Money Matters

Dwindling national savings

Money Matters
By Zeeshan Haider
Mon, 11, 20

For low income countries like Pakistan, national savings are vital for the economic growth.

For low income countries like Pakistan, national savings are vital for the economic growth.

Since such countries have small capital markets, they rely heavily on the national savings to generate investment in the country.

But unfortunately, Pakistan habitually is an extravagant nation which seldom saves money. Even if people save money, they generally avoid investing it in government saving schemes and prefer to save it privately to later invest in businesses on hopes of earning higher profits.

Pakistan’s saving to GDP ratio in the last financial year was just 14 percent, which is very low if compared with other regional countries.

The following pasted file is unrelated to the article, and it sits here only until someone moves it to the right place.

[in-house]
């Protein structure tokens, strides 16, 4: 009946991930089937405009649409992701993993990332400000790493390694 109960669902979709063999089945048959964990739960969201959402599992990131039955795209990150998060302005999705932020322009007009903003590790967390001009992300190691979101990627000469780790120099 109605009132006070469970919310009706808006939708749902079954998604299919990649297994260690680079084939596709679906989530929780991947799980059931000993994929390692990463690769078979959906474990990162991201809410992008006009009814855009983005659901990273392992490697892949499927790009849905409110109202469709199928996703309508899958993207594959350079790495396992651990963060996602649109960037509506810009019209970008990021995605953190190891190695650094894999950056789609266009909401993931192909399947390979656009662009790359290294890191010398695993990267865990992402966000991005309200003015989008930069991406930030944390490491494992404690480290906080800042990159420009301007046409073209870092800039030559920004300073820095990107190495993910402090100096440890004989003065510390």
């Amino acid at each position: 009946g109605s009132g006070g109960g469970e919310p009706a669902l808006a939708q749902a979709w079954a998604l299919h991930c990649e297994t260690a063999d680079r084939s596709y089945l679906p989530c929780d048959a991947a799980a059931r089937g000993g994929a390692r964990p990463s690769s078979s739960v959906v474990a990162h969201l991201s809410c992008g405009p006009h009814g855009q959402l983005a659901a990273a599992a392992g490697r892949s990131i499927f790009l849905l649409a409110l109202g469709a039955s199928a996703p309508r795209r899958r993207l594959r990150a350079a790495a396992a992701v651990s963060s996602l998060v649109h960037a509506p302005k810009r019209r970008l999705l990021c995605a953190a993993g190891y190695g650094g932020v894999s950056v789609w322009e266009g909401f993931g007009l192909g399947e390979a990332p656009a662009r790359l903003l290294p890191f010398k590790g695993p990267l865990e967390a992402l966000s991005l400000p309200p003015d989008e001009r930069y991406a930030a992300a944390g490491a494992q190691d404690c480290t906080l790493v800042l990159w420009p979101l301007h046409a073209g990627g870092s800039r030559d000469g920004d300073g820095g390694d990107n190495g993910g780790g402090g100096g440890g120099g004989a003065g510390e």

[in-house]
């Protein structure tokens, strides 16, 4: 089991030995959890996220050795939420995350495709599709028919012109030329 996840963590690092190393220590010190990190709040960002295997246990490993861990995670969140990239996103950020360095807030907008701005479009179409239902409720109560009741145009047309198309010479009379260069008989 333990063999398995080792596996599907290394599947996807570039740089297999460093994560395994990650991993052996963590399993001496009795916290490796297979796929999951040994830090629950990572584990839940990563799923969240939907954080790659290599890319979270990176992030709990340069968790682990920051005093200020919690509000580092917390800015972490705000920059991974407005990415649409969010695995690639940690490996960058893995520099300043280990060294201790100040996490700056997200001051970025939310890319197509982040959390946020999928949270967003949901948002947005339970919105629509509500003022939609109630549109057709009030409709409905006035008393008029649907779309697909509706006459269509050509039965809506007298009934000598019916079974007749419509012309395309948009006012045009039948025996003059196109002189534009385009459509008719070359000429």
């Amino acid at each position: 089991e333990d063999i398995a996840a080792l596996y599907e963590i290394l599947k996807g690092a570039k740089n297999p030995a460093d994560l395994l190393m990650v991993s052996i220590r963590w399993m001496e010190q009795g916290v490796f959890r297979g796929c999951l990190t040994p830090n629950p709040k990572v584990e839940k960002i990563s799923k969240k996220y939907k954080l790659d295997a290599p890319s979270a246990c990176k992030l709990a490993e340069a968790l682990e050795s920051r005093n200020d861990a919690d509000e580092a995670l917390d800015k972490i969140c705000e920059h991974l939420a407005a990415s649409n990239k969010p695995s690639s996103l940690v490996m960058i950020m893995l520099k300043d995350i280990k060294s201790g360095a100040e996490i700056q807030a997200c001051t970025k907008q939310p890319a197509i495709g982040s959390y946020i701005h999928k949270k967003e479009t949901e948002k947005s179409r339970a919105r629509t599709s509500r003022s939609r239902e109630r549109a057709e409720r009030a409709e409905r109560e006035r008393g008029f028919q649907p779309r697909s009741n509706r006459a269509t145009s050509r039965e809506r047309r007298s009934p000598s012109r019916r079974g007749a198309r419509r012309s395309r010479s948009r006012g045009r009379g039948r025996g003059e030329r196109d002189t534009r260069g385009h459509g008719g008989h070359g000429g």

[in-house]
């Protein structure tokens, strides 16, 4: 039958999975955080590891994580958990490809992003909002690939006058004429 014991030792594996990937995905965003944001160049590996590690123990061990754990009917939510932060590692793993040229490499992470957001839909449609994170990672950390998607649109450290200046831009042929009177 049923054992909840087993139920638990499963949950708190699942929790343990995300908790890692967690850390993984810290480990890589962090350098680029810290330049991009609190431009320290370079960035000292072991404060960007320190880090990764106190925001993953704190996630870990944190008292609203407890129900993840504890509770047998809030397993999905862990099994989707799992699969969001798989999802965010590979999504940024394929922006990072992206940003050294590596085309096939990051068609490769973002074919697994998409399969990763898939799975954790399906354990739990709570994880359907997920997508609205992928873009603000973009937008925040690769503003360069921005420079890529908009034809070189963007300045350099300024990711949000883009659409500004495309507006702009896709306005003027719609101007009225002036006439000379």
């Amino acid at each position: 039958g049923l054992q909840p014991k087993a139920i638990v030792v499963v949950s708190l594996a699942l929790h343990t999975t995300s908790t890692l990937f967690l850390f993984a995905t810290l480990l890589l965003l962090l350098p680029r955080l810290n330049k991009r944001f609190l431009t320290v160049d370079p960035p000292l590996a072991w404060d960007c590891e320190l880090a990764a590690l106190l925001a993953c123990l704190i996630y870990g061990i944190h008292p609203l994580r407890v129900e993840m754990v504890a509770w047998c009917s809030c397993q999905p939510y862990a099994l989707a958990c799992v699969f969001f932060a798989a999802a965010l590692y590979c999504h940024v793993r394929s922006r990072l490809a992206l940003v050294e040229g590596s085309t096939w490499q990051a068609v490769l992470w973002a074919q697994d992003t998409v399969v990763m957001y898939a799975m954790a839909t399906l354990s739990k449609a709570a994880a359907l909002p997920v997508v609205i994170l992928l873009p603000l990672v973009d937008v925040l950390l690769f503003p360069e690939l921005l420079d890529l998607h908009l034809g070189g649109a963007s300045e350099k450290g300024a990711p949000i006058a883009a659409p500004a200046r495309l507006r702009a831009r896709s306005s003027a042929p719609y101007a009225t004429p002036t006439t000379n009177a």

National Savings is Pakistan’s largest investment and financial institution in Pakistan, which is fully owned by the government. It is thus the main source for the government to generate funds to finance budgetary deficits as well as infrastructure projects.

However, in a country of over 200 million people, the National Savings have just over seven million investors that shows general apathy of the public towards savings.

The main reason behind this public indifference is lack of awareness about the importance of national savings as well as their role in national development.

Recent indicators show that even the existing clients in the national savings are reluctant to put in their money in government instruments like National, Behbood and Defence Saving Certificates, as well as prize bonds.